What people say about Color and Money-

"Anyone interested in the inequities of the selective college admissions process will find Color and Money clear-eyed, hard-hitting, enlightening, and informative."--Rachel Toor, author of Admissions Confidential: An Insider's Account of the Elite College Selection Process.
"For those concerned about why the march toward social justice in America has faltered badly for nearly forty years, Peter Schmidt's Color and Money is a highly instructive--and greatly disturbing--guidepost." --Richard Kluger, author of Simple Justice: The History of Brown v. Board of Education and Black America's Struggle for Equality.
"An indispensible guide to the debate over affirmative action in the United States."--Michael Lind, author of The Next American Nation.
"This book is a must read for anyone concerned with access to higher education, especially to the nation’s elite universities, as well as with larger questions of social policy and social justice."--Terry MacTaggart, Former Chancellor, University of Maine System
"Books on the highly-charged issue of affirmative action are usually one-sided and inflammatory. Peter Schmidt's Color and Money is a wonderful exception. It provides an honest and fair examination that is also passionate and illuminating."--Richard D. Kahlenberg, Senior Fellow, The Century Foundation, and author of The Remedy: Class, Race, and Affirmative Action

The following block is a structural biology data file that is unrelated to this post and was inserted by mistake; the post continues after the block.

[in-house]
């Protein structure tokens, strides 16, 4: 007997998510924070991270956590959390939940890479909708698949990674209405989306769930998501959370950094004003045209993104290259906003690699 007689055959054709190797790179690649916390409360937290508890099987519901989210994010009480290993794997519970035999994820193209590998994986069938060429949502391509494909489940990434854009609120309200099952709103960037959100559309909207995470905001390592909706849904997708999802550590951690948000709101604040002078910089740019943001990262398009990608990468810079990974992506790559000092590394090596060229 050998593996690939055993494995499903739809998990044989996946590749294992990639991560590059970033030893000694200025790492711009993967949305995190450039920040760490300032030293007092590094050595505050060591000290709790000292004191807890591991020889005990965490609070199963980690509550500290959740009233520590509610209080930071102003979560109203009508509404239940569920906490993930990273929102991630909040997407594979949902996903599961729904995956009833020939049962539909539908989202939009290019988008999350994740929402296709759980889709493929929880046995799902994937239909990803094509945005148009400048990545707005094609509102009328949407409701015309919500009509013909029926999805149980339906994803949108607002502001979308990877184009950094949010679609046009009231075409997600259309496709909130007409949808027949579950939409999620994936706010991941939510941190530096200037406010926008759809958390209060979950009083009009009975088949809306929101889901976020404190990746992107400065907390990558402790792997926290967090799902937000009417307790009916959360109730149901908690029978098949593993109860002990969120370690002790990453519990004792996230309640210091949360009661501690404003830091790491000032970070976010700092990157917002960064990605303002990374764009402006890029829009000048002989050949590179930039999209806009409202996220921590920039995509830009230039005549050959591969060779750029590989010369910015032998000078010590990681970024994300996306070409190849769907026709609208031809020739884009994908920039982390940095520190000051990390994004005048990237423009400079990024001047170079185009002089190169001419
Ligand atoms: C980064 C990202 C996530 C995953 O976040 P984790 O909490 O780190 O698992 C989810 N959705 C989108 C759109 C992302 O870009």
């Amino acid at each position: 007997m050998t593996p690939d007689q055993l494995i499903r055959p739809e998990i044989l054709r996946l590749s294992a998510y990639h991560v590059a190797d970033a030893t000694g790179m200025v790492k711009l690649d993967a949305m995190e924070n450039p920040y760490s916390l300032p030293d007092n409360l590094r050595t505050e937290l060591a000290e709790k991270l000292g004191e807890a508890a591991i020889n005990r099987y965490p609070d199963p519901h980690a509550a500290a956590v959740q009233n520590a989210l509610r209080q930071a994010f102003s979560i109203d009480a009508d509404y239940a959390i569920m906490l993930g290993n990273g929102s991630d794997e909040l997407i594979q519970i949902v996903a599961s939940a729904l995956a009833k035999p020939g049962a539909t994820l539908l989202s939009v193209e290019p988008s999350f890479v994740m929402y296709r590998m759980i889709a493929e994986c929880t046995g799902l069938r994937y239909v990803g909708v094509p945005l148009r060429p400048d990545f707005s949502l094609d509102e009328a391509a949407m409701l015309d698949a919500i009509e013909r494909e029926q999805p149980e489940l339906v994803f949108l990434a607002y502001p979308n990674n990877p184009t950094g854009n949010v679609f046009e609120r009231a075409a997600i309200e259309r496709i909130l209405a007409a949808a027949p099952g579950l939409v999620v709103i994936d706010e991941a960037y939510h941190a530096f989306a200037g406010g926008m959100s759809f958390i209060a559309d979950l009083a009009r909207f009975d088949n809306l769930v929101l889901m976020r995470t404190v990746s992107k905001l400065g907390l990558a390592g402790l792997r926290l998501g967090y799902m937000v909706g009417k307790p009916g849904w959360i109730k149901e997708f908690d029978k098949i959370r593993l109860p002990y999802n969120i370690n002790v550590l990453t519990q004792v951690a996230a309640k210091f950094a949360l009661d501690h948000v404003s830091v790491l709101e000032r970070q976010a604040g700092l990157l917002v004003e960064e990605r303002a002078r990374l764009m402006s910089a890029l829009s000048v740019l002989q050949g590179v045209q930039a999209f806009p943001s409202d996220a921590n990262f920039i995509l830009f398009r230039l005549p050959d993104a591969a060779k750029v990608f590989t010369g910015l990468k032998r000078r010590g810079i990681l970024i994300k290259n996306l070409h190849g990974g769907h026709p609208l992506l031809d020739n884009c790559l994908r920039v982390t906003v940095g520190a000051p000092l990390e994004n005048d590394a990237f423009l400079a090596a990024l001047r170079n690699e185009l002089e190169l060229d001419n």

Peter Schmidt is available as a speaker

Peter Schmidt is available to speak at colleges, bookstores, schools, churches, and at gatherings of education associations. His past speaking engagements are listed at the bottom of this Web site. If interested in having him appear, e-mail him at schmidt_peter@msn.com. He also is available as an expert source for journalists covering affirmative action. Those on a tight deadline should email him at peter.schmidt@chronicle.com.

Hear interviews with Peter Schmidt

Jack Lessenberry of Michigan Public Radio talked to Peter Schmidt about Color and Money in August. You can hear the interview here. Reading the book inspired Jack to write an essay on it, which you can read here. You also can hear Peter Schmidt talk about his book on the NPR program Justice Talking and in a Chronicle of Higher Education podcast.

Color and Money Is a College Course!

Many college professors are now using Color and Money in their classes, but Jack Dougherty, the director of the educational studies program at Trinity College in Connecticut, has gone a big step beyond. He has decided to name a freshman seminar "Color and Money" and to structure the class around the book. He has graciously agreed to share his syllabus, available here, for faculty members at other colleges who may have the same idea.


Monday, August 4, 2008

Don't Count on Remedial Programs to Help Minority Students Catch Up

Two yet-unpublished studies hold bad news for anyone looking to college remedial programs to help minority students overcome whatever education deficits they may have.

Based on examinations of the long-term educational success of students who entered college with comparable levels of academic preparation, both studies found that going through remedial programs really does not make much of a difference. Students who were thrown straight into regular academic classes where they were likely to feel over their heads were about as likely as students in remedial classes to achieve key educational goals such as earning a four-year degree.